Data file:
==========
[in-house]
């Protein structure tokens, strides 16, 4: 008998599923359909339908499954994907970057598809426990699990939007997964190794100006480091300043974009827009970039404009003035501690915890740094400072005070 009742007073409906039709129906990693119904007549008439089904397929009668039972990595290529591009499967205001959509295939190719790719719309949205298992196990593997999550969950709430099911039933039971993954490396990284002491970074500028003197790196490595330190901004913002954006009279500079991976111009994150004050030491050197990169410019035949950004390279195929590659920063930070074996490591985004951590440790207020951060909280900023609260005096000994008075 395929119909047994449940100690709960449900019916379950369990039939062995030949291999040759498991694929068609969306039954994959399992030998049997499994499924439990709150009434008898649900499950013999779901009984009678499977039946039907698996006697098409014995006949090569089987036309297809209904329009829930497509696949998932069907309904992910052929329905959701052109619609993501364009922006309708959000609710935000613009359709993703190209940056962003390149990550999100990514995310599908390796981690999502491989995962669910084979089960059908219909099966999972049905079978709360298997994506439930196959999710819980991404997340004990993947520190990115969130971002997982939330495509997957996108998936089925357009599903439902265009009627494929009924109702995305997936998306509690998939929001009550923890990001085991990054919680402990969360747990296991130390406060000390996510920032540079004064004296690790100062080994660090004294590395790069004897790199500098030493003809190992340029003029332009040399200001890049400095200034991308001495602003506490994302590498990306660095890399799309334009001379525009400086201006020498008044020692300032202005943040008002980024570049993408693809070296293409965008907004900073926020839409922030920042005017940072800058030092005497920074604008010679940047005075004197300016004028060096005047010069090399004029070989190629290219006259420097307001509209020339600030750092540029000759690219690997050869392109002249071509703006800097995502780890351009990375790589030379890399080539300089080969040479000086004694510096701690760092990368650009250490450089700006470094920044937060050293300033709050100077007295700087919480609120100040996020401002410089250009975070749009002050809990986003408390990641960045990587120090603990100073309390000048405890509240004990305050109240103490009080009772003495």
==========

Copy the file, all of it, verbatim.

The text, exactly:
[in-house]
């Protein structure tokens, strides 16, 4: 008998599923359909339908499954994907970057598809426990699990939007997964190794100006480091300043974009827009970039404009003035501690915890740094400072005070 009742007073409906039709129906990693119904007549008439089904397929009668039972990595290529591009499967205001959509295939190719790719719309949205298992196990593997999550969950709430099911039933039971993954490396990284002491970074500028003197790196490595330190901004913002954006009279500079991976111009994150004050030491050197990169410019035949950004390279195929590659920063930070074996490591985004951590440790207020951060909280900023609260005096000994008075 395929119909047994449940100690709960449900019916379950369990039939062995030949291999040759498991694929068609969306039954994959399992030998049997499994499924439990709150009434008898649900499950013999779901009984009678499977039946039907698996006697098409014995006949090569089987036309297809209904329009829930497509696949998932069907309904992910052929329905959701052109619609993501364009922006309708959000609710935000613009359709993703190209940056962003390149990550999100990514995310599908390796981690999502491989995962669910084979089960059908219909099966999972049905079978709360298997994506439930196959999710819980991404997340004990993947520190990115969130971002997982939330495509997957996108998936089925357009599903439902265009009627494929009924109702995305997936998306509690998939929001009550923890990001085991990054919680402990969360747990296991130390406060000390996510920032540079004064004296690790100062080994660090004294590395790069004897790199500098030493003809190992340029003029332009040399200001890049400095200034991308001495602003506490994302590498990306660095890399799309334009001379525009400086201006020498008044020692300032202005943040008002980024570049993408693809070296293409965008907004900073926020839409922030920042005017940072800058030092005497920074604008010679940047005075004197300016004028060096005047010069090399004029070989190629290219006259420097307001509209020339600030750092540029000759690219690997050869392109002249071509703006800097995502780890351009990375790589030379890399080539300089080969040479000086004694510096701690760092990368650009250490450089700006470094920044937060050293300033709050100077007295700087919480609120100040996020401002410089250009975070749009002050809990986003408390990641960045990587120090603990100073309390000048405890509240004990305050109240103490009080009772003495």